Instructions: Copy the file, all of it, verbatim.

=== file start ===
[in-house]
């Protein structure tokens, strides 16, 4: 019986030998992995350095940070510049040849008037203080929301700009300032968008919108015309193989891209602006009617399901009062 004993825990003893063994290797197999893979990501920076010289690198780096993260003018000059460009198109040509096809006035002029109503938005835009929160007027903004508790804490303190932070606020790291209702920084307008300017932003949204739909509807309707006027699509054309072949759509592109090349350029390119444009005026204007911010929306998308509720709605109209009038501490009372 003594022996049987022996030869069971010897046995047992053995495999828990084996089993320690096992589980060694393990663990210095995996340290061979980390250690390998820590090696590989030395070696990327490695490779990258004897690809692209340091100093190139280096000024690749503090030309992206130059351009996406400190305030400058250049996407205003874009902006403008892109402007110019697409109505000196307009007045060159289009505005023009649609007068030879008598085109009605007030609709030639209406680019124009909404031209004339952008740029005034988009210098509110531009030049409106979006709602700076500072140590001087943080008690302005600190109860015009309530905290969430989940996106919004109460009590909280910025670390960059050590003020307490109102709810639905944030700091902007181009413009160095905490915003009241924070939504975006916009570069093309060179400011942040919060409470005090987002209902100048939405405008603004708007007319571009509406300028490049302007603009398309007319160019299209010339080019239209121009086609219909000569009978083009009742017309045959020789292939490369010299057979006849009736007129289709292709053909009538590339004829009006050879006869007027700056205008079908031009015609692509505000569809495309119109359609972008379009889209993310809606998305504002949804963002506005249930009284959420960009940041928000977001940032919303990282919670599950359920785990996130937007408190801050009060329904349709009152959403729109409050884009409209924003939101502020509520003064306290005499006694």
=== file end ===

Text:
[in-house]
């Protein structure tokens, strides 16, 4: 019986030998992995350095940070510049040849008037203080929301700009300032968008919108015309193989891209602006009617399901009062 004993825990003893063994290797197999893979990501920076010289690198780096993260003018000059460009198109040509096809006035002029109503938005835009929160007027903004508790804490303190932070606020790291209702920084307008300017932003949204739909509807309707006027699509054309072949759509592109090349350029390119444009005026204007911010929306998308509720709605109209009038501490009372 003594022996049987022996030869069971010897046995047992053995495999828990084996089993320690096992589980060694393990663990210095995996340290061979980390250690390998820590090696590989030395070696990327490695490779990258004897690809692209340091100093190139280096000024690749503090030309992206130059351009996406400190305030400058250049996407205003874009902006403008892109402007110019697409109505000196307009007045060159289009505005023009649609007068030879008598085109009605007030609709030639209406680019124009909404031209004339952008740029005034988009210098509110531009030049409106979006709602700076500072140590001087943080008690302005600190109860015009309530905290969430989940996106919004109460009590909280910025670390960059050590003020307490109102709810639905944030700091902007181009413009160095905490915003009241924070939504975006916009570069093309060179400011942040919060409470005090987002209902100048939405405008603004708007007319571009509406300028490049302007603009398309007319160019299209010339080019239209121009086609219909000569009978083009009742017309045959020789292939490369010299057979006849009736007129289709292709053909009538590339004829009006050879006869007027700056205008079908031009015609692509505000569809495309119109359609972008379009889209993310809606998305504002949804963002506005249930009284959420960009940041928000977001940032919303990282919670599950359920785990996130937007408190801050009060329904349709009152959403729109409050884009409209924003939101502020509520003064306290005499006694």